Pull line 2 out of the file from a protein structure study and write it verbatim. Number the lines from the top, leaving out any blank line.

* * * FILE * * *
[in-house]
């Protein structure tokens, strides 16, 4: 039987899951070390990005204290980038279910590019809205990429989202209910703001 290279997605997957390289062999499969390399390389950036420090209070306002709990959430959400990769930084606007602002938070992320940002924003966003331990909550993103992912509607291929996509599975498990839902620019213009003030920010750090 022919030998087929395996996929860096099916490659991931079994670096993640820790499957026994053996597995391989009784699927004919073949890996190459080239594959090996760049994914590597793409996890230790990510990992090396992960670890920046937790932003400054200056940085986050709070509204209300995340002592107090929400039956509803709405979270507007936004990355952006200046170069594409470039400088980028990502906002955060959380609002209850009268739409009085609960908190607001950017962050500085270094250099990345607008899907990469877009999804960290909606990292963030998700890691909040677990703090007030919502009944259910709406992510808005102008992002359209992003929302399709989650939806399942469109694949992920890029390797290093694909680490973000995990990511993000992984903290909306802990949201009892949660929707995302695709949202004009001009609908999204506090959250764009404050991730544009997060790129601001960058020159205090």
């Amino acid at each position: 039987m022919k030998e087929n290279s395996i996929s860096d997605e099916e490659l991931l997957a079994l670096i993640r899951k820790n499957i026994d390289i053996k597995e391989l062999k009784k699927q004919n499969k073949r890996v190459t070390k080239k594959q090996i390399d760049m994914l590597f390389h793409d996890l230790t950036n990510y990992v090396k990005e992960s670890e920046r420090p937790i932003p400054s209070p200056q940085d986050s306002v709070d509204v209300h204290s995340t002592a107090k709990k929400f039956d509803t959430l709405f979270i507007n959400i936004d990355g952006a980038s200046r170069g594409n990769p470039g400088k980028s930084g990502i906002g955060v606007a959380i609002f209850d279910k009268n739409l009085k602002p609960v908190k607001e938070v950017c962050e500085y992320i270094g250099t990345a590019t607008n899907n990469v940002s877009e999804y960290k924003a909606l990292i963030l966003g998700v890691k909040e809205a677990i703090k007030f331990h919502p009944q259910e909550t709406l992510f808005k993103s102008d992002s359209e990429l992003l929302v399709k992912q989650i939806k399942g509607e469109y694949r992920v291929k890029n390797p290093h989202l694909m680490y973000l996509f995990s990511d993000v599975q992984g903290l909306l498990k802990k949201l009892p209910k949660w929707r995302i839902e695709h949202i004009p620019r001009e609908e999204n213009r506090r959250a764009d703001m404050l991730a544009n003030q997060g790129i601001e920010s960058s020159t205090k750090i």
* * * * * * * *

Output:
């Protein structure tokens, strides 16, 4: 039987899951070390990005204290980038279910590019809205990429989202209910703001 290279997605997957390289062999499969390399390389950036420090209070306002709990959430959400990769930084606007602002938070992320940002924003966003331990909550993103992912509607291929996509599975498990839902620019213009003030920010750090 022919030998087929395996996929860096099916490659991931079994670096993640820790499957026994053996597995391989009784699927004919073949890996190459080239594959090996760049994914590597793409996890230790990510990992090396992960670890920046937790932003400054200056940085986050709070509204209300995340002592107090929400039956509803709405979270507007936004990355952006200046170069594409470039400088980028990502906002955060959380609002209850009268739409009085609960908190607001950017962050500085270094250099990345607008899907990469877009999804960290909606990292963030998700890691909040677990703090007030919502009944259910709406992510808005102008992002359209992003929302399709989650939806399942469109694949992920890029390797290093694909680490973000995990990511993000992984903290909306802990949201009892949660929707995302695709949202004009001009609908999204506090959250764009404050991730544009997060790129601001960058020159205090």